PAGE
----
Another problem with the Mira Loma plan that’s troubling advocates is its location, which is in the northernmost part of the sprawling county.

Back in September, when the supervisors voted in favor of building the two jails, the board also unanimously approved an amendment by Supes Hilda Solis and Sheila Kuehl to create a gender-responsive committee to look into how to best reduce the negative impact of housing women in the very remote Mira Loma jail, far from their families and communities. Solis pointed out that it would take a Lynwood family four hours of driving one-way to visit a loved one locked up in the proposed women’s jail. “It is hard to see how these women will have sufficient access to visitors, programs and medical care,” Solis said in 2015.

When Kuehl again brought up the issue of the facility’s remoteness at Tuesday’s meeting, a representative from the health department suggested a portion of the jail funding might be used to provide transportation to the Mira Loma facility. “I think we have an opportunity to make this a model,” the speaker said.


On Tuesday, KPCC’s Larry Mantle moderated a debate between the candidates competing for outgoing Supervisor Don Knabe’s seat, Janice Hahn and Steve Napolitano. The two candidates briefly discussed their thoughts on the issue of replacing Men’s Central Jail.

Hahn says she toured the jail and “was pretty horrified at the conditions” inmates were living under. “It’s really unsafe for the inmates, and it’s really unsafe for the deputy sheriffs,” said Hahn. “So I would first support modernizing our jail to make it a safer and a much more appealing facility both for the inmates and also the county deputies.”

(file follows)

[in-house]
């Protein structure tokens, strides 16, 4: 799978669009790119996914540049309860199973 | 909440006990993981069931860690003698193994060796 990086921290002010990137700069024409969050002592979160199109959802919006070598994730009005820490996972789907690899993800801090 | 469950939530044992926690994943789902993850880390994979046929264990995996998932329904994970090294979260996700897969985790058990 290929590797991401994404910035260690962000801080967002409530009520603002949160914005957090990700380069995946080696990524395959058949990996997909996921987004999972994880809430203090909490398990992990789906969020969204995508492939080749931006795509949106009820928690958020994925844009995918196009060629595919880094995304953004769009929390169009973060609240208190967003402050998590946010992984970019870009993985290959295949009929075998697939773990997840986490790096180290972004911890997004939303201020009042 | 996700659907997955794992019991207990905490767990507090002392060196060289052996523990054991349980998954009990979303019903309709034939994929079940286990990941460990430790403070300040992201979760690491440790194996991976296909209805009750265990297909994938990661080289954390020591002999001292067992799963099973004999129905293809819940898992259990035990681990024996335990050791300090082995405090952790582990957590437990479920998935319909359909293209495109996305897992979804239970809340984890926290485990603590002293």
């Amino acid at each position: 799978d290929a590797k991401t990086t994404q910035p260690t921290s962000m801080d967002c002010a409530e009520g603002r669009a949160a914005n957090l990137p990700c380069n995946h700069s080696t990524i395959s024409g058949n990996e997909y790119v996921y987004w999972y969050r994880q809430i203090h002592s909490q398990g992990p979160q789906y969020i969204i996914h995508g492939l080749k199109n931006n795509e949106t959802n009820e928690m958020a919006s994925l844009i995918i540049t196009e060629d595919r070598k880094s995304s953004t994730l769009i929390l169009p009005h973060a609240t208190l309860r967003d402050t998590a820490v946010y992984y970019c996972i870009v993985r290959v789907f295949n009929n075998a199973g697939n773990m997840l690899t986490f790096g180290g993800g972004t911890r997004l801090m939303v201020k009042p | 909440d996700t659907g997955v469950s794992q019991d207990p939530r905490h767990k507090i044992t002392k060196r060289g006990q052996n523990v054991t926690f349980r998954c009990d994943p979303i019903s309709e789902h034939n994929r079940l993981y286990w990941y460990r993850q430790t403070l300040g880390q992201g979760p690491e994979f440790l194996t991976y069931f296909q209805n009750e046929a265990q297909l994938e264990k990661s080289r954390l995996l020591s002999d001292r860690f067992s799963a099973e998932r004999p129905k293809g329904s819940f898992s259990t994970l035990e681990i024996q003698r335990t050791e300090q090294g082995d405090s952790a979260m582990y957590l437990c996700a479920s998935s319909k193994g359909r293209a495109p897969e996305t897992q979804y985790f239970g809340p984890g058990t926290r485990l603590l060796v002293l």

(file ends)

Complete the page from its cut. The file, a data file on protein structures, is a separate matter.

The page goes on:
Hahn also said she wants to ensure that the mentally ill who come into contact with the justice system in LA County get the services and treatment that they need. “I feel very very strongly about really spending more money on mental health workers, more money on those who can go with the sheriffs out when they come in contact with someone and feel like arrest is the only thing to do,” said Hahn. “I want to give an option to these people and divert them from our jails to a place where we can really help them.”

Napolitano also argued in favor of replacing the jail. “Tear down Men’s Central Jail,” Napolitano said. “It’s a terrible facility…it was built at a time where they were building dungeons, it seems, because it certainly isn’t a jail.” Napolitano said he was in favor of building a new facility to serve people in need of mental health services. “There is a plan right now to do that,” said Napolitano. “It’s at a very high cost, though.”


The supervisors are slated to approve a design building contract for the Mira Loma renovations during the third quarter of next year. Construction is expected to start in 2018 and finish at the end of 2019. The next step for the Consolidated Correctional Treatment Facility replacing Men’s Central Jail is an Environmental Impact Report due back to the board around June 2017.

The above video was taken by Esther Lim, director of jails and deputy director of advocacy at the ACLU of Southern California.

Correction: In an earlier version of this story, we erroneously said the jails would cost over $2 million rather than $2 billion.